staff housing, and the 10 child-care centres which provide care for more than
250 children from faculty, staff and student families.
Today. Risebrough is responsible for
one ofthe university's largest departments,
with an annual budget of approximately
$27 million. Under her leadership, all of
Housing and Conferences' facilities and
services for the residences, conference
centre and child-care centres have become entirely self-supporting.
Gavin Wilson photo
Asst. Prof, Barbara Paterson (right) brings the complexities of the nursing
profession to life for her students, earning a reputation as an outstanding teacher.
Leadership, service earns
scholars Wesbrook honours
Twelve students have been named
Wesbrook Scholars, an honorary designation for outstanding achievement
among undergraduates.
Awarded annually, the honour is
reserved for a maximum of 20 students who are nominated by their
faculty or school and selected by a
Innovation triggers top teachers
They say experience is the best teacher
and that's advice Barbara Paterson, assistant professor, School of Nursing, took
to heart.
Paterson inteviewed 50 nurses and 25
nursing patients about their experiences,
and now uses these stories as a way of
introducing subject matter to her students in the course Core Concepts in
"It's sometime hard to explain to nursing
undergraduates how complex a nurse's job
can be," she said, citing the diverse realities
of fields such as psychiatric, intensive care
and community health nursing.
"These real-life stories, which form the
basis of discussion in class, give them
some insight into those complexities. It's
fun too," she said.
Classroom techniques such as this have
quickly earned Paterson, who has been at
UBC just three years, a reputation as an
innovative and popular instructor.
Now they have also earned her a Killam
University Teaching Prize, one of 23 being
presented to outstanding faculty members during spring Congregation.
Paterson uses a somewhat similar technique to introduce beginning students to
the academic side of nursing, which they
can sometimes find intimidating.
She has her students interview someone who has written a doctoral dissertation in nursing, read their work and then
discuss it with the researcher.
"Beginning students are often intimidated by the research process and people
with PhDs. By doing this exercise, they
meet faculty members and learn to understand and use research reports."
The Killam University Teaching Prizes
recognize the fundamental importance of
teaching at the university. Each ofthe recipients are selected by their faculties and receive $5,000 from endowment sources.
This year's outstanding teachers are:
Margaret Arcus, Professor, School of Family and Nutritional Sciences; David Austin. Associate Professor. Dept. of Mathematics: Joel Bakan. Associate Professor,
Faculty of Law; Jean Barman, Professor,
Dept. of Educational Studies; Izak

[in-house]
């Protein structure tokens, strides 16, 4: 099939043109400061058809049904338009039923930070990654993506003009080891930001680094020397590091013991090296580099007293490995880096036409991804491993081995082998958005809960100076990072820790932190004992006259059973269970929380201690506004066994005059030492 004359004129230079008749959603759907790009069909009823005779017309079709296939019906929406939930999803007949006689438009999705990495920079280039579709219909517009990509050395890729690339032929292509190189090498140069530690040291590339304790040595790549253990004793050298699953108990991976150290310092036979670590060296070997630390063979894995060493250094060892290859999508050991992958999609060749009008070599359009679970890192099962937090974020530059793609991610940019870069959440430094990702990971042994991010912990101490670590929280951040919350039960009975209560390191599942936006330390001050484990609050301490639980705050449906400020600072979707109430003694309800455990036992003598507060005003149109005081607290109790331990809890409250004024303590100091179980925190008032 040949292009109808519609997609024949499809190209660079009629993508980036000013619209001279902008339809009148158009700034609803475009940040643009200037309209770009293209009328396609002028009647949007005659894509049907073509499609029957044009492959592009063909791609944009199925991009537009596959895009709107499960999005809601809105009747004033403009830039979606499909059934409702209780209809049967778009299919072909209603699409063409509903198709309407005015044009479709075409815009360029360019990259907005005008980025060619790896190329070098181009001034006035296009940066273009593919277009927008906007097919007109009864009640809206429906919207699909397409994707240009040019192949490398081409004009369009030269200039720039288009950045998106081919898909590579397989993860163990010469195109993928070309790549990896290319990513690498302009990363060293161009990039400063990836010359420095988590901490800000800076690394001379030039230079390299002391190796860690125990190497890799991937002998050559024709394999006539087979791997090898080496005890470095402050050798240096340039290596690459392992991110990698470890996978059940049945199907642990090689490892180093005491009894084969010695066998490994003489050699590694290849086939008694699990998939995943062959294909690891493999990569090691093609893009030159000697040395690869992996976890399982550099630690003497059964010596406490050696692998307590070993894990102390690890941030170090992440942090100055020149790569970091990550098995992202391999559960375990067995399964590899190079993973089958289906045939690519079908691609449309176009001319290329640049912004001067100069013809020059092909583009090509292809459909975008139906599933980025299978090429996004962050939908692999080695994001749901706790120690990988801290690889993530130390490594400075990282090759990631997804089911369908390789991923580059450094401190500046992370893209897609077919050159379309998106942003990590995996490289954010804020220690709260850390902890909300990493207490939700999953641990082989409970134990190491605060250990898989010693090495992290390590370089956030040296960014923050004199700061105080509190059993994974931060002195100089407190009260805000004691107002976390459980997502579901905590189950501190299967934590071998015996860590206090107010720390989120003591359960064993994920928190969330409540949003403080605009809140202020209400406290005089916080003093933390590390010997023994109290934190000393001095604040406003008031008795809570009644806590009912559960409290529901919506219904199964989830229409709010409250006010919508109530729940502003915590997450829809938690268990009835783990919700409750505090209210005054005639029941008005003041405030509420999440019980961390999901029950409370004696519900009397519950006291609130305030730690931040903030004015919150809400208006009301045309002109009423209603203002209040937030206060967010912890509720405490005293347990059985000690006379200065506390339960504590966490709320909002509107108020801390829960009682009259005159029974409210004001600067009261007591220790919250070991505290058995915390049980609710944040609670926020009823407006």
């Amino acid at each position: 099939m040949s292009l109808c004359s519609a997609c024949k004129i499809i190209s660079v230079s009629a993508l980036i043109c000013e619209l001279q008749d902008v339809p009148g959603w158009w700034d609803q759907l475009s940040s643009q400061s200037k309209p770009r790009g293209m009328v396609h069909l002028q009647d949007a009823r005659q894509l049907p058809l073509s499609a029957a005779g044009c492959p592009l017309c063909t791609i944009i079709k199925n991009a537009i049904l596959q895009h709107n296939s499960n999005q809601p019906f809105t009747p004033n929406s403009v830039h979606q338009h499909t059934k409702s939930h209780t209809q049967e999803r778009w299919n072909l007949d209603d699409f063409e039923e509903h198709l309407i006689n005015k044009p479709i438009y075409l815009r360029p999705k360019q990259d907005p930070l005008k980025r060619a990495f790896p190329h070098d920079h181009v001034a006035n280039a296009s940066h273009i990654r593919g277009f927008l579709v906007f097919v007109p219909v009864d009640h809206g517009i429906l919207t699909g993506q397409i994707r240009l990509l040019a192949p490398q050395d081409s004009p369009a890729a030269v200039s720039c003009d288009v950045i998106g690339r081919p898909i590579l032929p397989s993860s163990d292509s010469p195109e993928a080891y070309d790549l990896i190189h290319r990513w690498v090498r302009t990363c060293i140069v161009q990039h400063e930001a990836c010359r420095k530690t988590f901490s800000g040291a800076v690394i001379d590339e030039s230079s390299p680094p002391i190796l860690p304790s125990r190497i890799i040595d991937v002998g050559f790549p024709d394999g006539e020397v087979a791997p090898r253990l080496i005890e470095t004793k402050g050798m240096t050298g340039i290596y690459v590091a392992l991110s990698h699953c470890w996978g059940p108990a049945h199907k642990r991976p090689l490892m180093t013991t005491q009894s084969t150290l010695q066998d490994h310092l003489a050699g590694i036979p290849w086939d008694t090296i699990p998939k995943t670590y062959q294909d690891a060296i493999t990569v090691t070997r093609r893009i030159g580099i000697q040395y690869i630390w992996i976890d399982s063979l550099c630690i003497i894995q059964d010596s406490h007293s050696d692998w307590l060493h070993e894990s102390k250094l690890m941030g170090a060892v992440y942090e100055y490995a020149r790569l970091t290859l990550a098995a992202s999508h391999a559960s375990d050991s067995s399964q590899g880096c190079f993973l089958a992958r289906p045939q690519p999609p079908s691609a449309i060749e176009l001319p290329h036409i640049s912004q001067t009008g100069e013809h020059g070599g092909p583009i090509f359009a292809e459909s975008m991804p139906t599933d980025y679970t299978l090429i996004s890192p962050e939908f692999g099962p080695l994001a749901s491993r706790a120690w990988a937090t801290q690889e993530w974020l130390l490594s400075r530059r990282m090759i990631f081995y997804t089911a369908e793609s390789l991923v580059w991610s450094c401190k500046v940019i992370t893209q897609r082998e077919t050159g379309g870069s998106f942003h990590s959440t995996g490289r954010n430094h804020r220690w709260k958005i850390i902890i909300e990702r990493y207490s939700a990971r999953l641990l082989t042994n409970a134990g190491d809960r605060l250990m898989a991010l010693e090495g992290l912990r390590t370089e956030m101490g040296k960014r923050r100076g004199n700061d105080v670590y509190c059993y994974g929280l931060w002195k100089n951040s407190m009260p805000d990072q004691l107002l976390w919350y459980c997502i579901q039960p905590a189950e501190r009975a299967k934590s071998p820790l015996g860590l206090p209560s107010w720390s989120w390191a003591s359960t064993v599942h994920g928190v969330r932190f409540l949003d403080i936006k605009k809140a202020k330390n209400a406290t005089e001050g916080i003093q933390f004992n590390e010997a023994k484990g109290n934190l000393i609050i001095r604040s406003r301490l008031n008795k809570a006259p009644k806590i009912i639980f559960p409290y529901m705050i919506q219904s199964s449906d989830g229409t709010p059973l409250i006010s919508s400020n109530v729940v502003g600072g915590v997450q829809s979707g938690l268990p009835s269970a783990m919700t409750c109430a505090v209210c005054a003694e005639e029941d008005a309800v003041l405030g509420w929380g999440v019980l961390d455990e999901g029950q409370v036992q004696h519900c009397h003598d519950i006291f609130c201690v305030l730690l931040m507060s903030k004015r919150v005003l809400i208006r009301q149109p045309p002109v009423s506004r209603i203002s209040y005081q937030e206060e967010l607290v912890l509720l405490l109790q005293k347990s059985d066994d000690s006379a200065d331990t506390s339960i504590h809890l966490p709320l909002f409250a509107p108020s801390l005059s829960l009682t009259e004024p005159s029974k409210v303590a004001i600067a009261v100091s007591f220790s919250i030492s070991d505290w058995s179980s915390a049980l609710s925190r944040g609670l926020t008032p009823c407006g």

Benbasat. Professor. Faculty of Commerce
and Business Administration; John Boyd,
Assistant Professor, Dept. of Economics;
Derek Carr, Associate Professor, Dept. of
Hispanic and Italian Studies; Joy Dixon,
Assistant Professor, Dept. of History;
Michael Gerry, Professor, Dept. of Chemistry: Lee Gunderson, Associate Professor, Dept. of Language Education; Noelle
Lamb, Senior Instructor. School of Audiology and Speech Sciences; Hannu Larjava.
Associate Professor, Dept. of Clinical Dental Sciences; Maurice Levi, Professor, Faculty of Commerce and Business Adminis-
tration: Mark Longhurst, Associate Professor, Dept. of Family Practice; William
New, Professor, Dept. of English; Barbara
Paterson. Assistant Professor. School of
Nursing; Michael Quick. Professor, Dept.
of Civil Engineering: Floyd St. Clair. Assistant Professor, Dept. of French: Judy
Segal, Assistant Professor, Dept. of English; Chuck Slonecker, Professor. Dept.
of Anatomy; George Spiegelman. Professor, Dept. of Microbiology and Immunology; John Worrall, Associate Professor,
Dept. of Forest Sciences; Marguerite Yee,
Senior Instructor, Faculty of Pharmaceutical Sciences.
committee. The students receive a
certificate, a memento and the designation appears on their permanent
academic record.
Candidates must have completed at
least one winter session at UBC, be in
their penultimate or final year of undergraduate studies or in the MD or DDS
programs, stand in the top 10 per cent of
their faculty or school, and demonstrate
the ability to serve, work with and lead
The awards are sponsored by the
Wesbrook Society, an organization ofthe
university's major benefactors.
This year's Wesbrook Scholars are:
Gillian Calder, Law; Gerald DaRoza.
Science; Kristen Gagnon; Law; Megan
Gilgan, Arts; Brook Greenberg, Law;
Lance Johnson, Education; John
McArthur, Arts; Francesca Marzari,
Law: Karen Mountifield, Education;
Garett Pratt, Arts; Jason Wale. Medicine: and Christopher Wilson. Law.
Also joining the ranks of Wesbrook
Scholars are winners of the Sherwood
Lett, Harry Logan, Amy E. Sauder and
Jean Craig Smith, John. H. Mitchell and
C. K. Choi scholarships, who automatically receive the designation.
They are: Melanie Ash, Law (John H.
Mitchell Memorial Scholarship); Bruce
Broomhall, Law (Amy E. Sauder and
Jean Craig Smith Scholarships); Nadine
Car on. Medicine (C. K. Choi Scholarship); Lica Chui, Medicine (Sherwood
Lett Memorial Scholarship): and Linda-
Joy Ewart: Medicine (Harry Logan Memorial Scholarship).